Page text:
LUIS ERNESTO GÓMEZ, Venezuela
Cantos Veloces for solo clarinet (2008)
JOSÉ CARLOS CAMPOS, Peru
Capricho for solo clarinet (1993)
SAMUEL ROBLES, Panama
Fuego en el bosque (1998)
IGOR STRAVINSKY, Russia
Three pieces for solo clarinet (1918)
PAUL DESENNE, Venezuela
Vampiro (2006 – clarinet version 2018) *
ROSA CONTRERAS, Colombia
Transtornos for solo clarinet (2012)
FRANCO DONATONI, Italy
Clair due pezzi per clarinetto (1980 – first piece)
MARLON HERNÁNDEZ, Venezuela
De los suburbios for solo clarinet (2006) **
JORGE MONTILLA, Venezuela
Cinco miniaturas for Bb clarinet and Bb Bass clarinet (2009) ***
Featuring Carlos Alexis Escalona, Bb Bass clarinet
ANTONIO LAURO, Venezuela
Vals Venezolano N° 1 “Tatiana” (1939)
Adapted by PAQUITO D´RIVERA, Cuba
* Clarinet version dedicated to Carmen Borregales
** Dedicated to Carmen Borregales
*** Recorded on April 2016. Dedicated to Carmen Borregales and Carlos Escalona.
General production CARMEN BORREGALES and VÍCTOR SALAMANQUÉS
Artistic production VÍCTOR SALAMANQUÉS and CARMEN BORREGALES
Audio engineer EDGAR ESPINOZA
Edition EDGAR ESPINOZA, VÍCTOR SALAMANQUÉS and CARMEN BORREGALES
Recorded at EdgarSound Estudio firstname.lastname@example.org
April – June 2018 in Caracas, Venezuela
Cantos Veloces for solo clarinet
The four movements of this work were conceived in order that the soloist can demonstrate his virtuosity. Gómez uses a style that interweaves a rhythmic and melodic discourse that simulates two voices through a fragmentation of the phrases by using large intervallic leaps while at the same time repeating some notes with different timbres and articulations. The work, premiered by Carmen Borregales during the 16th Festival of Latin American Music in 2010, generated excellent critical review from Luis Ochoa, Alfredo Del Monaco, Xavier Berenguel and Enzo Filippetti.
This is the second work by this composer for solo clarinet. This composition consists of 7 inner sections organized according to character, color, and tempo under a symmetrical criterion. It follows, as a formal outline, the development of simple, but well defined elements (interval motives, rhythmic motives, movement expansion and contraction, sequences, and multiphonics) that contrast, partner, and merge in a single cyclic movement and, at the same time, take advantage of most of the instrumentation range. Likewise, this composition was conceived to increase the repertoire for the clarinet course at the National Music Conservatory in Lima. Premiered in 1993, this work has also been part of the graduation program for some of the music schools in Alsace, France.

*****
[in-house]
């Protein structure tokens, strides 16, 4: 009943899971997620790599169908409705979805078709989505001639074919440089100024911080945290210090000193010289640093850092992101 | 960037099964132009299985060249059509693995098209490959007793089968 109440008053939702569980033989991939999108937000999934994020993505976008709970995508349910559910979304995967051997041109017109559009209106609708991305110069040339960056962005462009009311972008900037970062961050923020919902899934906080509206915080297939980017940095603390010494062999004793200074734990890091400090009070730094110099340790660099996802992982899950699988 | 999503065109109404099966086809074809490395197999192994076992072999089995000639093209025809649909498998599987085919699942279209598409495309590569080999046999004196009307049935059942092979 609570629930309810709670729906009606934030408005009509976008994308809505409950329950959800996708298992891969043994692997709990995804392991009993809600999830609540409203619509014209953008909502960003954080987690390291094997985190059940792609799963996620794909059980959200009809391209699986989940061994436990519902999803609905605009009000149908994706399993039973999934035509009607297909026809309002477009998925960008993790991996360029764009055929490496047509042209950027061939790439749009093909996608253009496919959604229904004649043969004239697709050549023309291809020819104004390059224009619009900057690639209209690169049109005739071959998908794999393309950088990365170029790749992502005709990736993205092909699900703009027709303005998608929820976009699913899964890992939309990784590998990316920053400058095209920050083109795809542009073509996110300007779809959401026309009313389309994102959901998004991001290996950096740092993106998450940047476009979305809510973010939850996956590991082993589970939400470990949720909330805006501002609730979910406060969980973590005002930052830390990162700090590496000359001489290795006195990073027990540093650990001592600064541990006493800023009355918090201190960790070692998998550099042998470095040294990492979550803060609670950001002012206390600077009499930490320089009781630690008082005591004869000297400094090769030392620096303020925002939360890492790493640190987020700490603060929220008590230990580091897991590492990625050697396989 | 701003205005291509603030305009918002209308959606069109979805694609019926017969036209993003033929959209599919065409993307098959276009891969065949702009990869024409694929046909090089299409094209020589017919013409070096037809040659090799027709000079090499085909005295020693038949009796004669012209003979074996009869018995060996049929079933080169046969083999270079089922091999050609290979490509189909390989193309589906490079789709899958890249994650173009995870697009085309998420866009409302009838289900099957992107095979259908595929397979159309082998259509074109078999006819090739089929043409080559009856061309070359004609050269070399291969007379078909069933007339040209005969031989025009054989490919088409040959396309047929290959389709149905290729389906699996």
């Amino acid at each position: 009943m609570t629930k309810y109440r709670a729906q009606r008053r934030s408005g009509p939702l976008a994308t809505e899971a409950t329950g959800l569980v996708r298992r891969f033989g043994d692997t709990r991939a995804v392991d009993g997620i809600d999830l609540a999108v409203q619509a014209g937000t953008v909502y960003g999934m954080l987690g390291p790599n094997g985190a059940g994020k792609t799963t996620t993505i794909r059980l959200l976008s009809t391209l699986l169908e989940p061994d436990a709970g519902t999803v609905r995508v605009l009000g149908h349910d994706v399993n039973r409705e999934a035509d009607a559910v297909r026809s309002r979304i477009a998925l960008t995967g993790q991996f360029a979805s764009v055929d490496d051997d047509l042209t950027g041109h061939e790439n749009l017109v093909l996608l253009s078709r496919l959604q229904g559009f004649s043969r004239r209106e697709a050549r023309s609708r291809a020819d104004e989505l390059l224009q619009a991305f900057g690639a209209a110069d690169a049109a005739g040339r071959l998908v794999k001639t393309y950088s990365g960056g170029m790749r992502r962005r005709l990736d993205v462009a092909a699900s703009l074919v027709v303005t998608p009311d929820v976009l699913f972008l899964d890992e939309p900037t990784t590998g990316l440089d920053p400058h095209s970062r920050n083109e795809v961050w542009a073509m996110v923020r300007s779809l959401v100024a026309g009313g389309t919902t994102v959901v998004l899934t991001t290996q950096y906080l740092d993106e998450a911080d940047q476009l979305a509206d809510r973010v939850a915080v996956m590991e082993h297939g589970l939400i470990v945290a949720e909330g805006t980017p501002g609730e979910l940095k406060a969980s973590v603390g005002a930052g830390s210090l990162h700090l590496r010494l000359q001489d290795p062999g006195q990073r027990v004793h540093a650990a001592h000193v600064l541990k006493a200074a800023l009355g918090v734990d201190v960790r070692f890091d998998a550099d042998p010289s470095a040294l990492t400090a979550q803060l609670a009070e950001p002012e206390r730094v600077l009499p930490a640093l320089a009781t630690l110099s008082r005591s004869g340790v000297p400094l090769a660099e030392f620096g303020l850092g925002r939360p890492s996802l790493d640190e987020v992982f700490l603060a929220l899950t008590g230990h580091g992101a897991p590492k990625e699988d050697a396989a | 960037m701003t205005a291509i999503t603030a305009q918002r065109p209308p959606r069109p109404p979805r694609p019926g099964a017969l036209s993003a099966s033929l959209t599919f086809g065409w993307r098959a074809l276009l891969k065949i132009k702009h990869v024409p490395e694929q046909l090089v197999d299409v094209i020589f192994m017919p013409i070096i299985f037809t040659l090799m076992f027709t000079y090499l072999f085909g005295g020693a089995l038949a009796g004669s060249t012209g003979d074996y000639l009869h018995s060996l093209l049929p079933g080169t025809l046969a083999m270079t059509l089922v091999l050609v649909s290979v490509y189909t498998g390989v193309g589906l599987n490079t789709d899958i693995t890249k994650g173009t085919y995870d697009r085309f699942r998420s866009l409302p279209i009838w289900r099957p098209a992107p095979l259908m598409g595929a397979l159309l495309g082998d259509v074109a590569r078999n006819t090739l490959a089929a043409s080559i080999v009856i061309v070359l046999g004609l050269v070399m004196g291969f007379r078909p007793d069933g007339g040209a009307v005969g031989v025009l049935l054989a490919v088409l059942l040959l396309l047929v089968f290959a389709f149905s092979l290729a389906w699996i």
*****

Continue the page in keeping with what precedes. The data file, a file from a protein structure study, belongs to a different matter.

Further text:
The great music history teaches us that there are more works with extra musical references than purely abstract works, and it is practically impossible to refrain from generating images and narratives about any kind of instrumental music. I would say that even the works that are further from earth’s influence, the Renaissance vocal polyphony, generate infinite celestial images. And talking about the Renaissance and the echo of the Gothic cathedrals, it takes us directly to vampires that are reborn when the night falls. The nocturnality is a vital point here, it is not so much about the blood they suck, which is finally a particular diet choice. Vampires are nocturnal because their theme is solitude; in a certain sense, they flee from humanity. The others, healthy, diurnal, must be possessed, confined, infected, and finally void in their otherness. Vampires do not sing, but music is essential in their movies. This could be the soundtrack of a silent vampire film; Murnau’s one, naturally surrounded by legends and mysteries, like the clarinet.
This work composed in 2006 reflects the human warmth of the populous areas of Caracas in which the Venezuelan spirit of the XXI century is captured.
“Fuego en el Bosque” is Robles’s first work for unaccompanied clarinet and was originally written in 1996 as a gift for clarinetist Abigail Goldenberg. Later, in 1998, it was revised during his residency at the University of Cincinnati and was re-premiered by the Grammy award winning Michael Maccaferri that same year on the university campus in Cincinnati.
Cinco Miniaturas (2009) was commissioned and dedicated to Carmen Borregales and Carlos Escalona, members of the “Dúo Contemporáneo de Caracas” and former students of the composer. The piece was composed in 2009 and premiered in 2011 at the “X Festival de Jóvenes Clarinetistas Venezolanos.” The piece reflects a more abstract approach by the composer, where he experiments with different ways of writing for these two instruments. Some of the miniatures (introducción, valse, and intermezzo) start with a series of chords in different registers and dynamics. The chords are abstract, but their tonal centers serve to set the harmonic and melodic layout of the following sections.